Country singer Earl Thomas Conley, who had 18 number one hits and influenced dozens of artists, has died.
Conley, 77, died Wednesday in Nashville where he had been in hospice care, his brother, Fred, told CNN.
“We are heartbroken,” Carol Scates, Conley’s life partner of 20 years, said. “The light has dimmed but his light will shine on in his music.”
Conley topped the charts in the 1980s with hit songs including “Holding Her and Loving You,” “What I’d Say” and “Right From the Start.”
Scates told CNN that Conley’s creative talents transcended music.
“A lot of people don’t realize he was not just an artist who performed music, but he was a very talented artist who painted and sculpted,” she said.
Conley was born in Portsmouth, Ohio, in 1941 and was the third of eight children.
“He could create anything with his hands,” Scates told CNN. “When he was a little boy, they didn’t have toys. He carved the toys they played when he was little.”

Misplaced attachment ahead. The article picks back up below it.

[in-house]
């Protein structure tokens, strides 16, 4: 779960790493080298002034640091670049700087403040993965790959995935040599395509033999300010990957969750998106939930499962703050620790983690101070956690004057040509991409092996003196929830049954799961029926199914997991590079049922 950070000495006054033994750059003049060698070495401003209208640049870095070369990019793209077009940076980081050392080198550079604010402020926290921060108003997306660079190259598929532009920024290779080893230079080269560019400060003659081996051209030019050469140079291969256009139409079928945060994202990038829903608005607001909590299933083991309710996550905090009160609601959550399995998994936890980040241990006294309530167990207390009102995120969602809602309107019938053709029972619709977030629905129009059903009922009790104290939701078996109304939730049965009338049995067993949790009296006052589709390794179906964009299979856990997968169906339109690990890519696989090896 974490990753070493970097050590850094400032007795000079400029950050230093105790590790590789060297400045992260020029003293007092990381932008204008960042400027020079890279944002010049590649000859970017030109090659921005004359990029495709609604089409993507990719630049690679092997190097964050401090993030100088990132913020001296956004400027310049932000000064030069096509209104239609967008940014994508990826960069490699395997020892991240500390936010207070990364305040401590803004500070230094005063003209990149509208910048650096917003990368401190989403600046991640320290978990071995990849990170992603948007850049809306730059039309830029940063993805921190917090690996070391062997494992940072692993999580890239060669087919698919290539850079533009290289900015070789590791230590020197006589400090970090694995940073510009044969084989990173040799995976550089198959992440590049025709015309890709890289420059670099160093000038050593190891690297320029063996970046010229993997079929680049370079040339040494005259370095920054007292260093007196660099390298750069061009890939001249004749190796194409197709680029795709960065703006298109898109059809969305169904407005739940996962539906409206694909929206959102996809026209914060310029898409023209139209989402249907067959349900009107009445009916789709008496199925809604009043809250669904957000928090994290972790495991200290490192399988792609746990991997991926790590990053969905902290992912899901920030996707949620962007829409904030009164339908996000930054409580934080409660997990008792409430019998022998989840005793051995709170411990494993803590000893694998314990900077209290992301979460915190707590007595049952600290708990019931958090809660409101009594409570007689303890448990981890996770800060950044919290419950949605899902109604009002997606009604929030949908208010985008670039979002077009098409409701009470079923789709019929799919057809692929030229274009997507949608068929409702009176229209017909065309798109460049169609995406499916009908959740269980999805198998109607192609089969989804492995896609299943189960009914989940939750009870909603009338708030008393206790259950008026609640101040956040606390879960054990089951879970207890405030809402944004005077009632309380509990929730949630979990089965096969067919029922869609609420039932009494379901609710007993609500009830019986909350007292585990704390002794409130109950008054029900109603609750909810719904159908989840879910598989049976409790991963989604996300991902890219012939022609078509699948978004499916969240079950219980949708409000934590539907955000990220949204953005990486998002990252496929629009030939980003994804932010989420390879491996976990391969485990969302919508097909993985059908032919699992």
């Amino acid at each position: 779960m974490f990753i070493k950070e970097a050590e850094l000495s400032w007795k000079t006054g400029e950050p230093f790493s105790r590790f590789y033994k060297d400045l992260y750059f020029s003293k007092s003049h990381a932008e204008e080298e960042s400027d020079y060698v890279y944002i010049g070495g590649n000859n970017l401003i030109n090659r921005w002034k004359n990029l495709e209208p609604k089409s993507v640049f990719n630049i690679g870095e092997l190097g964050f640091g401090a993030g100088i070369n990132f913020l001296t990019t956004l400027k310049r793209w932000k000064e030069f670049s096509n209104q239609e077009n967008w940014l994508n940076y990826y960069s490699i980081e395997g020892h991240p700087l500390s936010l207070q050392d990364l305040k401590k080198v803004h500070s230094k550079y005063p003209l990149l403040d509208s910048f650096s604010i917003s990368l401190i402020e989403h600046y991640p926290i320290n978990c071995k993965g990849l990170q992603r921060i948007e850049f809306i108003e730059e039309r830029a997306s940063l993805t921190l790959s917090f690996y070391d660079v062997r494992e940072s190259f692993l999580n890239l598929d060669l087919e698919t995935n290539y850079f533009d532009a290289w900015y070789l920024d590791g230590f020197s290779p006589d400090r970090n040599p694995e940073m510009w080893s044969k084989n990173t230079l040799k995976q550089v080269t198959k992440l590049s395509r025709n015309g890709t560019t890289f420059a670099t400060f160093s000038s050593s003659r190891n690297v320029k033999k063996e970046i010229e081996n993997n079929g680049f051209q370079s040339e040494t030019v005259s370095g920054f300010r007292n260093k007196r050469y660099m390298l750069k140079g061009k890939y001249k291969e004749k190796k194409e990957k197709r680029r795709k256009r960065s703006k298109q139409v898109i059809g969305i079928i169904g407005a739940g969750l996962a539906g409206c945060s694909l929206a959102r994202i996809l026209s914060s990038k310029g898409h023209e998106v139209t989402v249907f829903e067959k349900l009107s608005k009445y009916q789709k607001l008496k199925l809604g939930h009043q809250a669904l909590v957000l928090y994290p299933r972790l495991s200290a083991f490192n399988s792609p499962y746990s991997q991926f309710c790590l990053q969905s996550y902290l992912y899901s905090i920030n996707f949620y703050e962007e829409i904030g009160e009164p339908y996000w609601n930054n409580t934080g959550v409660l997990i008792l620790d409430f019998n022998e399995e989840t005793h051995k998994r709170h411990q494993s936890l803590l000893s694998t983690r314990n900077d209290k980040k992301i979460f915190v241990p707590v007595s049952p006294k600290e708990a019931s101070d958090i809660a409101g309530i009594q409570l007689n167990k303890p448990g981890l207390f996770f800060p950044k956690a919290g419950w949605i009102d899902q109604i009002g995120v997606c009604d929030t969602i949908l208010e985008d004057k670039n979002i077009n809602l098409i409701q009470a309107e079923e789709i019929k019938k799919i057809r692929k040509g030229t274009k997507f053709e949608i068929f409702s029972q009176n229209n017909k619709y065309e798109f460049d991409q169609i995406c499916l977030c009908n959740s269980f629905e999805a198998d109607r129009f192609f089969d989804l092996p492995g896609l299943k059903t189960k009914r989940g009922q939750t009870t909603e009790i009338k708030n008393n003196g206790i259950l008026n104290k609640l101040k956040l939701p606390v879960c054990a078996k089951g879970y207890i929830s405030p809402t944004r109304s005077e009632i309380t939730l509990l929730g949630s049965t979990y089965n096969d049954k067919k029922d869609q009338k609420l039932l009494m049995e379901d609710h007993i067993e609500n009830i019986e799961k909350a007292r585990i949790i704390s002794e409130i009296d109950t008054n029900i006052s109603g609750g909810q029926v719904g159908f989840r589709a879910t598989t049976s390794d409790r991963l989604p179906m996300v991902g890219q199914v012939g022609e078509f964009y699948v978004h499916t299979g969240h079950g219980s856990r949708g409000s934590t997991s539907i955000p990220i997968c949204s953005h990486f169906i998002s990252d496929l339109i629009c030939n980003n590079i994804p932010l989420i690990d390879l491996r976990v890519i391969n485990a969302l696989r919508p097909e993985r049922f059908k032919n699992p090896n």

He was rejected from art school so decided to join the Army instead, according to his biography on allmusic.com. In 1968, he was honorably discharged and started pursuing his music career by playing at night clubs in Nashville.
Throughout his career, he released 10 albums and had more than 30 songs on Billboard’s Hot Country Songs chart.
Fellow country artists shared tributes of Conley on social media.
“My heart is absolutely destroyed today… I’m sad to report that Earl Thomas Conley passed away very early this morning,” Blake Shelton tweeted. “Earl was my all time favorite singer, hero and my friend. Prayers to his family. We will all miss you deeply my brother. Now go rest…”
“He was a huge influence on my style and songwriting,” Big & Rich’s John Rich tweeted.”I studied his records like text books and could play every note of every song. Truly one of the all time greats in country music.”
Chad Cooke Band from Texas posted a video paying tribute to Conley by singing his song “Fire and Smoke.”
“We are deeply saddened by Earl Thomas Conley’s passing,” the Country Music Association tweeted. “Our thoughts are with his family during this difficult time.”
He is survived by three children. His body is being donated to Vanderbilt Medical School, his brother said.
There is not a memorial scheduled at this time.